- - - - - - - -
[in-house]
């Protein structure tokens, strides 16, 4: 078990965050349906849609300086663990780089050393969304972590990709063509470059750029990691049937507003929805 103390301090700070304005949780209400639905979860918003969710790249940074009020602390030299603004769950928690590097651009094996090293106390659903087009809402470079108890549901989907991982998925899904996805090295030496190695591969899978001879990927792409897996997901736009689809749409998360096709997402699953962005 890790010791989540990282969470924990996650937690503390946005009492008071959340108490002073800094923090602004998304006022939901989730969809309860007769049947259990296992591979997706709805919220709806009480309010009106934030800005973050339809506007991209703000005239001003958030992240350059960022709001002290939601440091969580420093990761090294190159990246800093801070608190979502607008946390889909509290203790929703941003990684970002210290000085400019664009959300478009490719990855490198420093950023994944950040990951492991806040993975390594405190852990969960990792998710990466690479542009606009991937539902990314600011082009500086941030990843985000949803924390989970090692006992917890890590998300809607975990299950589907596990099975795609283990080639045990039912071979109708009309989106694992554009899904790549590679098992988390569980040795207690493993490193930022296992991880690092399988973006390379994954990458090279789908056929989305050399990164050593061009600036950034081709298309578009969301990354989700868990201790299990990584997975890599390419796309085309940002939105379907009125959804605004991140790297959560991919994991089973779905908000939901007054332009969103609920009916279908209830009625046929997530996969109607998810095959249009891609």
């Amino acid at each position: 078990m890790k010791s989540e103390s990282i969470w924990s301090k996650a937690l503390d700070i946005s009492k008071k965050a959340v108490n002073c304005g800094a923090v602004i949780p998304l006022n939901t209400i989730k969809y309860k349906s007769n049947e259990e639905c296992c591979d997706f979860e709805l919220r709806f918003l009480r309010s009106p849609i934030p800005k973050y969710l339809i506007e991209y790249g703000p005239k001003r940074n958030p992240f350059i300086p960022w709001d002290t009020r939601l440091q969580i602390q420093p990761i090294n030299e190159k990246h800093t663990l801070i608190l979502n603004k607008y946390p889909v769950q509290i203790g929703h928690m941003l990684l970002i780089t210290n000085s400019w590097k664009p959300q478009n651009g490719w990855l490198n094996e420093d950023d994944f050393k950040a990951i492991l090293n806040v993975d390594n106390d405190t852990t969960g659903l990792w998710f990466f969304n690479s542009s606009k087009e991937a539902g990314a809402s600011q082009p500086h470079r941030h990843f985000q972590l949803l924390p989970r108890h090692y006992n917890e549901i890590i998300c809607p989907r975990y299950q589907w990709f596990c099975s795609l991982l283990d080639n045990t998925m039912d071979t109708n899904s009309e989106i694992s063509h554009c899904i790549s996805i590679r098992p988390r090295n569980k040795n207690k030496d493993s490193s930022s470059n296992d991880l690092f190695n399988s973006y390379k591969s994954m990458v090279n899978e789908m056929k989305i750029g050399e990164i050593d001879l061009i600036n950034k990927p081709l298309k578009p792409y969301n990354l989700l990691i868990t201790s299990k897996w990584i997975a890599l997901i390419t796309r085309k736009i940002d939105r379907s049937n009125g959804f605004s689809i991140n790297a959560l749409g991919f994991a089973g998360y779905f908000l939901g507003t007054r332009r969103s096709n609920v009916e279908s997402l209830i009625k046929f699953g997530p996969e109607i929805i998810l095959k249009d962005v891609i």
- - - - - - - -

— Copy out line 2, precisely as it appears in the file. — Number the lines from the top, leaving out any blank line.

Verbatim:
């Protein structure tokens, strides 16, 4: 078990965050349906849609300086663990780089050393969304972590990709063509470059750029990691049937507003929805 103390301090700070304005949780209400639905979860918003969710790249940074009020602390030299603004769950928690590097651009094996090293106390659903087009809402470079108890549901989907991982998925899904996805090295030496190695591969899978001879990927792409897996997901736009689809749409998360096709997402699953962005 890790010791989540990282969470924990996650937690503390946005009492008071959340108490002073800094923090602004998304006022939901989730969809309860007769049947259990296992591979997706709805919220709806009480309010009106934030800005973050339809506007991209703000005239001003958030992240350059960022709001002290939601440091969580420093990761090294190159990246800093801070608190979502607008946390889909509290203790929703941003990684970002210290000085400019664009959300478009490719990855490198420093950023994944950040990951492991806040993975390594405190852990969960990792998710990466690479542009606009991937539902990314600011082009500086941030990843985000949803924390989970090692006992917890890590998300809607975990299950589907596990099975795609283990080639045990039912071979109708009309989106694992554009899904790549590679098992988390569980040795207690493993490193930022296992991880690092399988973006390379994954990458090279789908056929989305050399990164050593061009600036950034081709298309578009969301990354989700868990201790299990990584997975890599390419796309085309940002939105379907009125959804605004991140790297959560991919994991089973779905908000939901007054332009969103609920009916279908209830009625046929997530996969109607998810095959249009891609």